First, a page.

In later years, Aldrin was to work through alcohol abuse and clinical depression, and told The New York Times that instead of attending church “my Sunday mornings are spent in a recovery meeting.” But his former church in Texas holds a “Lunar Communion” service each year to remember the moon landing, and will do so again July 21. The service includes a replica of Aldrin’s chalice, the original of which is preserved in a bank vault.The Communion on the moon followed a similar event seven months earlier during the first manned flight to the moon. The Apollo 8 mission did not land on the surface, but the astronauts transmitted a breathtaking live telecast while orbiting the moon.
Countless viewers were deeply moved that Christmas Eve when William Anders, Frank Borman, and James Lovell took turns reading the familiar account of God’s creation of the universe and planet Earth from Genesis 1:1-10 in the august King James translation. Commander Borman then concluded, “Good night, good luck, a Merry Christmas, and God bless all of you — all of you on the good Earth,” — the last phrase referring back to Scripture’s verse 10. While orbiting the moon, Borman also apologized to his Episcopal congregation for being unable to serve as a lay reader for Christmas worship. In 2013, Lovell joined a Yuletide re-enactment of the lunar Bible reading at Chicago’s Museum of Science and Industry.
The Bible recitation offended atheistic activist Madalyn Murray O’Hair, who had won fame by filing one of two lawsuits by which the U.S. Supreme Court outlawed ceremonial Bible readings in U.S. public schools years before. After the Genesis incident, she filed the O’Hair v. Paine federal lawsuit, similar to her earlier school protest, accusing the National Aeronautics and Space Administration of “an establishment of religion” that violated the Constitution’s First Amendment.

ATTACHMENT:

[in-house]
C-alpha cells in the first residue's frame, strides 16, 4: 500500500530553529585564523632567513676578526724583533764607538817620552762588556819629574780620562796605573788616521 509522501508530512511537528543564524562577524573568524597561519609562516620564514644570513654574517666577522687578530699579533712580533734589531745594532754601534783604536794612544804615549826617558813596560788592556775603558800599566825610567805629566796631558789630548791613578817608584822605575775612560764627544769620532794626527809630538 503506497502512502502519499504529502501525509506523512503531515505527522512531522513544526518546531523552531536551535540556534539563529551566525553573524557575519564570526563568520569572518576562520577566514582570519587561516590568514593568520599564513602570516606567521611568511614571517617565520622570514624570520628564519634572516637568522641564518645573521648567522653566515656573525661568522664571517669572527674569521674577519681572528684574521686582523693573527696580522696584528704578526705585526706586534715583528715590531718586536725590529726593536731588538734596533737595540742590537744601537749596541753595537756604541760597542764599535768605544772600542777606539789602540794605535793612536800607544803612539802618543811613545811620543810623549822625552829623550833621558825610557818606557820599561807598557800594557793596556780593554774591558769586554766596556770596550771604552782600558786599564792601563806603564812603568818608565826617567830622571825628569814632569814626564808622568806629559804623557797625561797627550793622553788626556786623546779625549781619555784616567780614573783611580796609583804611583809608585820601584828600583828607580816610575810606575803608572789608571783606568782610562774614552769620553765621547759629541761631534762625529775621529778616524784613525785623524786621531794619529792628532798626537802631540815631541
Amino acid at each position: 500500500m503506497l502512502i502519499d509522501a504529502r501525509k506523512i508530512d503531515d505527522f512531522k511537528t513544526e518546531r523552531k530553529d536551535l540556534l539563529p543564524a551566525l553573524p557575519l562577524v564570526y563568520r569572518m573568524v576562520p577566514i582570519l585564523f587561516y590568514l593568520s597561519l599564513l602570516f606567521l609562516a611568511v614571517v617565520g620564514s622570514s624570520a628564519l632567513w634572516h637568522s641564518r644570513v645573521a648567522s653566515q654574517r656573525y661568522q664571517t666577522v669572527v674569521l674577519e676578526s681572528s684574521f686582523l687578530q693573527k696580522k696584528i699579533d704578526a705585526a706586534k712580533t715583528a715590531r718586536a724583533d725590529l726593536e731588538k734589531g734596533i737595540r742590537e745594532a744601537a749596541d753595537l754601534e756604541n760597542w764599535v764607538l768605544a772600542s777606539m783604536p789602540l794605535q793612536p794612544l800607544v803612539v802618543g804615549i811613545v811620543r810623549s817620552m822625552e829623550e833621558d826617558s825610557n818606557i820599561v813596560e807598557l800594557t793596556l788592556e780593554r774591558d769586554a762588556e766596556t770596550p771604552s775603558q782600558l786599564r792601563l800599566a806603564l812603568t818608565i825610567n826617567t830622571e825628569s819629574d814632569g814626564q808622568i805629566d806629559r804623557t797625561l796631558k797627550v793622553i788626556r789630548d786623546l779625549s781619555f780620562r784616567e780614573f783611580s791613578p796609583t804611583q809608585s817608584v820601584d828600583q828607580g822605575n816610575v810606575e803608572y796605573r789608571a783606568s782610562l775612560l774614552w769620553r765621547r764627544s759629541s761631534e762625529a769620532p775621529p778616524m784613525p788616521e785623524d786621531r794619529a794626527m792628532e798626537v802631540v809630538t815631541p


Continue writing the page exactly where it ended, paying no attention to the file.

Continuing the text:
Aldrin wanted his lunar Communion to be broadcast to the public like the Genesis words, but N.A.S.A. decided at the last minute to keep it a secret because of the ongoing O’Hair case. In the end, the U.S. Supreme Court declined to review a federal court ruling that dismissed O’Hair’s complaint. The ruling declared that O’Hair sought “freedom from religion” whereas astronauts had personal “freedom of religion” under the Bill of Rights, which N.A.S.A. would have violated if it barred either the Genesis reading or the Communion on the moon. Both were astronauts’ personal initiatives without government mandates. Thus American religious freedom was extended into outer space.
On that astounding July 20, 1969, The Religion Guy joined multitudes who stayed up half the night watching the moon walk and TV analysis that followed, and wonders if others can confirm an odd memory. At one point CBS News anchor Walter Cronkite (1916-2009), an Episcopalian, interviewed star (so to speak) science fiction novelist Arthur Clarke (1917-2008), who was religiously agnostic. Eventually their chat went something like this:
Cronkite: “What do you think will be the long-term effect of the moon landing?” Clarke: “I believe it will lead to the greatest religious revival in the history of the human race.” Pause. Cronkite: “That’s very interesting. And now here’s a word from the Gulf Oil Corporation.” When the ad ended, Clarke had disappeared from view and Cronkite never mentioned his assertion.
Speaking of space flight, a recent memo by The Guy treats religious implications in whether conscious alien beings exist somewhere out there or we mortals are alone in the universe: www.getreligion.org/getreligion/2019/6/6/sky-high-journalism-a-new-look-at-old-old-story-of-whether-were-alone-in-the-universe